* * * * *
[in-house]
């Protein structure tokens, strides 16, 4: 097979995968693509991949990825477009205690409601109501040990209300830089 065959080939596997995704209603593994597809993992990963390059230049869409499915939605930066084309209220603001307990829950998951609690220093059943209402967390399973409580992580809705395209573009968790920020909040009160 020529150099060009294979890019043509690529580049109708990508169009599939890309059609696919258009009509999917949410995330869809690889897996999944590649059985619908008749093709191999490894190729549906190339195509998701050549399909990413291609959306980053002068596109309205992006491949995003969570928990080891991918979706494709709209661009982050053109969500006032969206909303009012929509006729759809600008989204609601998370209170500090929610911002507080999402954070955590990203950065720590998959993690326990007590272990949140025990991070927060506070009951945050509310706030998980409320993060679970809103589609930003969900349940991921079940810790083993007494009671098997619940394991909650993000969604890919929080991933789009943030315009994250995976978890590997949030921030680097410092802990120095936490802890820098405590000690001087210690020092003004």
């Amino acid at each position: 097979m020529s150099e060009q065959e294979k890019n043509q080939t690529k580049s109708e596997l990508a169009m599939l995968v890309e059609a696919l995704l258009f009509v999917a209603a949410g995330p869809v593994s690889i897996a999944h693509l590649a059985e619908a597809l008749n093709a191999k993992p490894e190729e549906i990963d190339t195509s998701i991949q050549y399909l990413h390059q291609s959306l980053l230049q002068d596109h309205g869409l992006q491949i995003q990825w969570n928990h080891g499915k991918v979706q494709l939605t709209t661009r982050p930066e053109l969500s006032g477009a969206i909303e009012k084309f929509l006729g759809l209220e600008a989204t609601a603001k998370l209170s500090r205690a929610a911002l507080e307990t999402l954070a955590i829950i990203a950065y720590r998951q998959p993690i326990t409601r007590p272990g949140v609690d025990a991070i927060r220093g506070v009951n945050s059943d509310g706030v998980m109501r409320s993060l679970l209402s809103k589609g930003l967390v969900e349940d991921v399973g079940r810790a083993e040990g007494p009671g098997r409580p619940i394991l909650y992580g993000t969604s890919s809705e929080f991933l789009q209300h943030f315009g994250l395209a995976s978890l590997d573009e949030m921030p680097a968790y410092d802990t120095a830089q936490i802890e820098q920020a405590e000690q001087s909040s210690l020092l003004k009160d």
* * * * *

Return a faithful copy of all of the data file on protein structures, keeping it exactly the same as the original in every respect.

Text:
[in-house]
């Protein structure tokens, strides 16, 4: 097979995968693509991949990825477009205690409601109501040990209300830089 065959080939596997995704209603593994597809993992990963390059230049869409499915939605930066084309209220603001307990829950998951609690220093059943209402967390399973409580992580809705395209573009968790920020909040009160 020529150099060009294979890019043509690529580049109708990508169009599939890309059609696919258009009509999917949410995330869809690889897996999944590649059985619908008749093709191999490894190729549906190339195509998701050549399909990413291609959306980053002068596109309205992006491949995003969570928990080891991918979706494709709209661009982050053109969500006032969206909303009012929509006729759809600008989204609601998370209170500090929610911002507080999402954070955590990203950065720590998959993690326990007590272990949140025990991070927060506070009951945050509310706030998980409320993060679970809103589609930003969900349940991921079940810790083993007494009671098997619940394991909650993000969604890919929080991933789009943030315009994250995976978890590997949030921030680097410092802990120095936490802890820098405590000690001087210690020092003004």
């Amino acid at each position: 097979m020529s150099e060009q065959e294979k890019n043509q080939t690529k580049s109708e596997l990508a169009m599939l995968v890309e059609a696919l995704l258009f009509v999917a209603a949410g995330p869809v593994s690889i897996a999944h693509l590649a059985e619908a597809l008749n093709a191999k993992p490894e190729e549906i990963d190339t195509s998701i991949q050549y399909l990413h390059q291609s959306l980053l230049q002068d596109h309205g869409l992006q491949i995003q990825w969570n928990h080891g499915k991918v979706q494709l939605t709209t661009r982050p930066e053109l969500s006032g477009a969206i909303e009012k084309f929509l006729g759809l209220e600008a989204t609601a603001k998370l209170s500090r205690a929610a911002l507080e307990t999402l954070a955590i829950i990203a950065y720590r998951q998959p993690i326990t409601r007590p272990g949140v609690d025990a991070i927060r220093g506070v009951n945050s059943d509310g706030v998980m109501r409320s993060l679970l209402s809103k589609g930003l967390v969900e349940d991921v399973g079940r810790a083993e040990g007494p009671g098997r409580p619940i394991l909650y992580g993000t969604s890919s809705e929080f991933l789009q209300h943030f315009g994250l395209a995976s978890l590997d573009e949030m921030p680097a968790y410092d802990t120095a830089q936490i802890e820098q920020a405590e000690q001087s909040s210690l020092l003004k009160d």